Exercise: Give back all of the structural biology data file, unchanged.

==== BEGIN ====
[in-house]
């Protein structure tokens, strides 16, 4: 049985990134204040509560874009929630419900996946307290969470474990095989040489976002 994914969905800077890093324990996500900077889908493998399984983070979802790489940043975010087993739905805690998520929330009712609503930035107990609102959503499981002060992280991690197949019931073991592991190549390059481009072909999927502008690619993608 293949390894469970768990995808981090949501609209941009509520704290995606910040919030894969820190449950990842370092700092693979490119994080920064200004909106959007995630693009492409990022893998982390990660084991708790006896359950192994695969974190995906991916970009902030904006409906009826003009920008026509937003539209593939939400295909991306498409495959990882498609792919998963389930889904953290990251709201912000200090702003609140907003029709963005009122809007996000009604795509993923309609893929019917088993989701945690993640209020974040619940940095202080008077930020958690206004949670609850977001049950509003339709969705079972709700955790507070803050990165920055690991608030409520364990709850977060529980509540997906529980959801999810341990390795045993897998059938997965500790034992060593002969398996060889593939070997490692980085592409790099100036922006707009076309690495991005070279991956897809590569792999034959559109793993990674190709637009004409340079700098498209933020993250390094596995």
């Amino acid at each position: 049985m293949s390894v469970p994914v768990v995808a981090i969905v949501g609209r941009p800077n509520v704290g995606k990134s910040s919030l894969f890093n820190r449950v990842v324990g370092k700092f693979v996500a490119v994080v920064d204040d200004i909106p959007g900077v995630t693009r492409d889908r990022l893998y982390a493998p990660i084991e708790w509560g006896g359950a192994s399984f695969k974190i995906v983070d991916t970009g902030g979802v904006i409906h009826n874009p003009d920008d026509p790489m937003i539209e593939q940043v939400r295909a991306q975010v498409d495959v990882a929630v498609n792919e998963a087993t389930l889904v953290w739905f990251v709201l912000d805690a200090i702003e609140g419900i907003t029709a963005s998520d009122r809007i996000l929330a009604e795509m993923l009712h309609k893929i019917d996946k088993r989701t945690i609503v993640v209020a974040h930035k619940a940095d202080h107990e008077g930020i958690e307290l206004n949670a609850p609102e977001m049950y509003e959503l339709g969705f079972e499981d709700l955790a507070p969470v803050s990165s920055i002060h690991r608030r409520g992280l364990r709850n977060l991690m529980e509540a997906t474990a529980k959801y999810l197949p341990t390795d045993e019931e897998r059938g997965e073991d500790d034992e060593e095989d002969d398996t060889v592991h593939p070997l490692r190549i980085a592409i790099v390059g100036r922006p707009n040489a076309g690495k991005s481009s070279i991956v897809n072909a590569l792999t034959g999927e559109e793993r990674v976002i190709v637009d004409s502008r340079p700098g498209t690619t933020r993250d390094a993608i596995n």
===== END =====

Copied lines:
[in-house]
């Protein structure tokens, strides 16, 4: 049985990134204040509560874009929630419900996946307290969470474990095989040489976002 994914969905800077890093324990996500900077889908493998399984983070979802790489940043975010087993739905805690998520929330009712609503930035107990609102959503499981002060992280991690197949019931073991592991190549390059481009072909999927502008690619993608 293949390894469970768990995808981090949501609209941009509520704290995606910040919030894969820190449950990842370092700092693979490119994080920064200004909106959007995630693009492409990022893998982390990660084991708790006896359950192994695969974190995906991916970009902030904006409906009826003009920008026509937003539209593939939400295909991306498409495959990882498609792919998963389930889904953290990251709201912000200090702003609140907003029709963005009122809007996000009604795509993923309609893929019917088993989701945690993640209020974040619940940095202080008077930020958690206004949670609850977001049950509003339709969705079972709700955790507070803050990165920055690991608030409520364990709850977060529980509540997906529980959801999810341990390795045993897998059938997965500790034992060593002969398996060889593939070997490692980085592409790099100036922006707009076309690495991005070279991956897809590569792999034959559109793993990674190709637009004409340079700098498209933020993250390094596995």
């Amino acid at each position: 049985m293949s390894v469970p994914v768990v995808a981090i969905v949501g609209r941009p800077n509520v704290g995606k990134s910040s919030l894969f890093n820190r449950v990842v324990g370092k700092f693979v996500a490119v994080v920064d204040d200004i909106p959007g900077v995630t693009r492409d889908r990022l893998y982390a493998p990660i084991e708790w509560g006896g359950a192994s399984f695969k974190i995906v983070d991916t970009g902030g979802v904006i409906h009826n874009p003009d920008d026509p790489m937003i539209e593939q940043v939400r295909a991306q975010v498409d495959v990882a929630v498609n792919e998963a087993t389930l889904v953290w739905f990251v709201l912000d805690a200090i702003e609140g419900i907003t029709a963005s998520d009122r809007i996000l929330a009604e795509m993923l009712h309609k893929i019917d996946k088993r989701t945690i609503v993640v209020a974040h930035k619940a940095d202080h107990e008077g930020i958690e307290l206004n949670a609850p609102e977001m049950y509003e959503l339709g969705f079972e499981d709700l955790a507070p969470v803050s990165s920055i002060h690991r608030r409520g992280l364990r709850n977060l991690m529980e509540a997906t474990a529980k959801y999810l197949p341990t390795d045993e019931e897998r059938g997965e073991d500790d034992e060593e095989d002969d398996t060889v592991h593939p070997l490692r190549i980085a592409i790099v390059g100036r922006p707009n040489a076309g690495k991005s481009s070279i991956v897809n072909a590569l792999t034959g999927e559109e793993r990674v976002i190709v637009d004409s502008r340079p700098g498209t690619t933020r993250d390094a993608i596995n």